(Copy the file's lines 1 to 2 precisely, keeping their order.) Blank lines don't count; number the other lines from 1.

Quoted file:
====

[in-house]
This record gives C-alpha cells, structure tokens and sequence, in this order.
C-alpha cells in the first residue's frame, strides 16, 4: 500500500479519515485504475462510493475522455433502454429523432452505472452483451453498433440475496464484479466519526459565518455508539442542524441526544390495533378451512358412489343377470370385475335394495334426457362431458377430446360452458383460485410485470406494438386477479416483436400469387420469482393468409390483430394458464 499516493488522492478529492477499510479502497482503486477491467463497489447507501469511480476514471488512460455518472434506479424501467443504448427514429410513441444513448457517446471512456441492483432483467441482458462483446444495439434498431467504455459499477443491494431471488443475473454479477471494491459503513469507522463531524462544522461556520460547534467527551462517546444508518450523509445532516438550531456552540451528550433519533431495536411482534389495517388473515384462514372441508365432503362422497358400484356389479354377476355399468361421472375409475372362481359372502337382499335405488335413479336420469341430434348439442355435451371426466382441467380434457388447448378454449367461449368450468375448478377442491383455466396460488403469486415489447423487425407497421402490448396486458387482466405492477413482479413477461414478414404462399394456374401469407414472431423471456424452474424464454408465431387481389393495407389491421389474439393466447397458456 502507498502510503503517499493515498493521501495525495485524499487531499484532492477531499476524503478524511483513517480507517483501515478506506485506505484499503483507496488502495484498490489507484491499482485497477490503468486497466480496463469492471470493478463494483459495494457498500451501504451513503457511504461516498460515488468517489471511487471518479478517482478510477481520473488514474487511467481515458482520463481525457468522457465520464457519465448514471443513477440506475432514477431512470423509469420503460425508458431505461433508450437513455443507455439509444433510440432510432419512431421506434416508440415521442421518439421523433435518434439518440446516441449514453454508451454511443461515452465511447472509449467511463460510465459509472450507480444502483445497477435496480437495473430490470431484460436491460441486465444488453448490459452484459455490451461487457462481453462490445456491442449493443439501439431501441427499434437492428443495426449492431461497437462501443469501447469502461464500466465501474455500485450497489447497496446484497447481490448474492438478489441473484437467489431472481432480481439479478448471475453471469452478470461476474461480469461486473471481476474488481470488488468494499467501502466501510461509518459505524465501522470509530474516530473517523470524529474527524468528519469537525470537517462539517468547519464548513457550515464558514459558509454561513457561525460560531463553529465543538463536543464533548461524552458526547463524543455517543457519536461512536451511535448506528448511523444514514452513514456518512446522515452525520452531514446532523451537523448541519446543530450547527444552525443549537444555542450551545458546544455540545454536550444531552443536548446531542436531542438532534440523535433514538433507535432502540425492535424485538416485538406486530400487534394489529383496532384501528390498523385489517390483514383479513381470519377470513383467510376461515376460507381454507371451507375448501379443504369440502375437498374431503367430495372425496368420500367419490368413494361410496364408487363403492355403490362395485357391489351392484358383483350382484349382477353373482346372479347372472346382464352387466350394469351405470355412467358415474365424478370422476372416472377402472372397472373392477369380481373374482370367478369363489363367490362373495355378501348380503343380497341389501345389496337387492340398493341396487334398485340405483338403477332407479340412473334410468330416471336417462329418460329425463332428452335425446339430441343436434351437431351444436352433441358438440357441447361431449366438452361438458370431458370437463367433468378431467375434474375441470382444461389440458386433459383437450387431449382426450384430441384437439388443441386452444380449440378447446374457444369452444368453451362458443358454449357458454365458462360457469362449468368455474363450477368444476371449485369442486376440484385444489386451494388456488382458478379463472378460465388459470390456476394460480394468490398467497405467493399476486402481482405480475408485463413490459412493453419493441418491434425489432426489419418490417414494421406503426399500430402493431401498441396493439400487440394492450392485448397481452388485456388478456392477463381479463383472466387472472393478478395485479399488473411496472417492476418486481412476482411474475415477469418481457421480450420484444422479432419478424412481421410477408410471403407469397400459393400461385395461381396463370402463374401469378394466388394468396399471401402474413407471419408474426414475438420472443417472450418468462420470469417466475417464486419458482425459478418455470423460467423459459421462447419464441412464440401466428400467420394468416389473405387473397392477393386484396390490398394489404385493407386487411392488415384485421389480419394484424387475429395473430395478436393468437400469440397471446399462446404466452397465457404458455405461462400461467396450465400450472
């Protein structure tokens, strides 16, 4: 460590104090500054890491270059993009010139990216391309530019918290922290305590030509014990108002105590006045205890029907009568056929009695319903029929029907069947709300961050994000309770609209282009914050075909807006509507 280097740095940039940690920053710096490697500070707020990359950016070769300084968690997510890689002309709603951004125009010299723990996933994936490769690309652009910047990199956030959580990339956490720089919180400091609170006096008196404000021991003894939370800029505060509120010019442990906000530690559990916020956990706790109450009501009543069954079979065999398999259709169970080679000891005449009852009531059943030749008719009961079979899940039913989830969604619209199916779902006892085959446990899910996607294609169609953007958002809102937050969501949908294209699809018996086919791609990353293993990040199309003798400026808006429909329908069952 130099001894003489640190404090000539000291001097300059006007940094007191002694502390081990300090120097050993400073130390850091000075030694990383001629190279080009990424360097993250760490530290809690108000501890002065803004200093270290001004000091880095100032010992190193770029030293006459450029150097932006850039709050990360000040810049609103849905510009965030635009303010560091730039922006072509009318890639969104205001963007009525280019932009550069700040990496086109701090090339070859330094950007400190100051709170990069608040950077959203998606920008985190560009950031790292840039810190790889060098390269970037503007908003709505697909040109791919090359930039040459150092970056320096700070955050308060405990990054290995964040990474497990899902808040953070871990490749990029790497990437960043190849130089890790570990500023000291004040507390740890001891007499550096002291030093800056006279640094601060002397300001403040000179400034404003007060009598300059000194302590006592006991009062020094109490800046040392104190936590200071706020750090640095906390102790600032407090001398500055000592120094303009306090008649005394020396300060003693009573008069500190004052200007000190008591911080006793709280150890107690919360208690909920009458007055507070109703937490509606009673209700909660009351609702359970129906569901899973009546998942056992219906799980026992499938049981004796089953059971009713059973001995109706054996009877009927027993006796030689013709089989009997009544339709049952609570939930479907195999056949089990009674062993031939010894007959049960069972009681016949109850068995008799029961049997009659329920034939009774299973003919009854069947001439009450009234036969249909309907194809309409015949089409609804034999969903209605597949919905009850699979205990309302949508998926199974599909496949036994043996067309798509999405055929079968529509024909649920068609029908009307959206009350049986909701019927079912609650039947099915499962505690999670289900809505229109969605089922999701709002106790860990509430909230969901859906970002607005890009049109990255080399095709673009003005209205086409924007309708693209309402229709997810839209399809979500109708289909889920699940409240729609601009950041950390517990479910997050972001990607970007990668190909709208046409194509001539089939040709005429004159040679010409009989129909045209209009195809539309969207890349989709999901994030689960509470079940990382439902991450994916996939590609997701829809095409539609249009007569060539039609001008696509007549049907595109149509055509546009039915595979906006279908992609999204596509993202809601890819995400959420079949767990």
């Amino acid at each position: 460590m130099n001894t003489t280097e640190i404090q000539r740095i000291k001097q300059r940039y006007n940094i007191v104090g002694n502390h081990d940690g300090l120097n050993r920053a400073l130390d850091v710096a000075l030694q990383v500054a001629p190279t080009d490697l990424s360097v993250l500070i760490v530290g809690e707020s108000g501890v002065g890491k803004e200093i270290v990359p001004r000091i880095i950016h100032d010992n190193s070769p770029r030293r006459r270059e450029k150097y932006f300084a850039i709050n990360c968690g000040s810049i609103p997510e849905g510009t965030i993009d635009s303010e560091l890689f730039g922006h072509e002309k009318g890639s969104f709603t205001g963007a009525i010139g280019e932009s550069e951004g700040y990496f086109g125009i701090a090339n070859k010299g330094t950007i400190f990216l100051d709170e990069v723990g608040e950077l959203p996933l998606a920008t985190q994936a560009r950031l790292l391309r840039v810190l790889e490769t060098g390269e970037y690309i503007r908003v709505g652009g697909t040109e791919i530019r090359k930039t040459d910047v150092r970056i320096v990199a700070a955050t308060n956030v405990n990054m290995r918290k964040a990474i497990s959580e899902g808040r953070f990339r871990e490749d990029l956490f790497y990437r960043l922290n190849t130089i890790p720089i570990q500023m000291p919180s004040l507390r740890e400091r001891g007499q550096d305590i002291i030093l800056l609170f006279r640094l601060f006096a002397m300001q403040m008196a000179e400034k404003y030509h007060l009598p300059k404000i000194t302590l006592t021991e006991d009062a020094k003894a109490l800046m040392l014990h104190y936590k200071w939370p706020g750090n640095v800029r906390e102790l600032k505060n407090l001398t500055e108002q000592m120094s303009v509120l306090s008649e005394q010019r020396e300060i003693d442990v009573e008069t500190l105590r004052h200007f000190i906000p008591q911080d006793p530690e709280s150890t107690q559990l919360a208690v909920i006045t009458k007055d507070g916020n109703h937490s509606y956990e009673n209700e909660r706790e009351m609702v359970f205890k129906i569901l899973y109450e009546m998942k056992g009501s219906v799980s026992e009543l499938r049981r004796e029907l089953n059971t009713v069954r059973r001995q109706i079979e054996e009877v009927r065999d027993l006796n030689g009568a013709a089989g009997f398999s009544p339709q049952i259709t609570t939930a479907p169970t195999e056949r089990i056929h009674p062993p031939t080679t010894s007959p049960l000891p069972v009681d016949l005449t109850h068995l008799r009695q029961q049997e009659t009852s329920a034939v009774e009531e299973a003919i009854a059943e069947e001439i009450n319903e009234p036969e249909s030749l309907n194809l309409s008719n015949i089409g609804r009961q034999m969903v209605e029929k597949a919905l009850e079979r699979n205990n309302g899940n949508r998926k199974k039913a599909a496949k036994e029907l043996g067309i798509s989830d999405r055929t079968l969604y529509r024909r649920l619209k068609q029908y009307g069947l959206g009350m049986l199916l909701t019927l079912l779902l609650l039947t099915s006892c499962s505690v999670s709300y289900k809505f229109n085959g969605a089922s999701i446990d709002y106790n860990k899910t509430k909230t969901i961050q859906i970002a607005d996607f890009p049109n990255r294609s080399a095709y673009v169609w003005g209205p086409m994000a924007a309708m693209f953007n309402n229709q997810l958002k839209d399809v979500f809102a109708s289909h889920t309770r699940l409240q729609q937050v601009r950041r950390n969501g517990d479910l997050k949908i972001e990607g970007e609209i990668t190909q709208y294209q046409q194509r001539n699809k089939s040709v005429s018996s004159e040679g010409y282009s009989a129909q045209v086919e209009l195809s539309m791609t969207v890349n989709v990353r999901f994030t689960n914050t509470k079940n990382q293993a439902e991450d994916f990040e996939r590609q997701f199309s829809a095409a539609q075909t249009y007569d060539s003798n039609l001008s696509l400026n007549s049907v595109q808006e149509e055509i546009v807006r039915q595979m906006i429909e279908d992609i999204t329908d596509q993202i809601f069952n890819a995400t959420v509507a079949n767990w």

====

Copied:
[in-house]
This record gives C-alpha cells, structure tokens and sequence, in this order.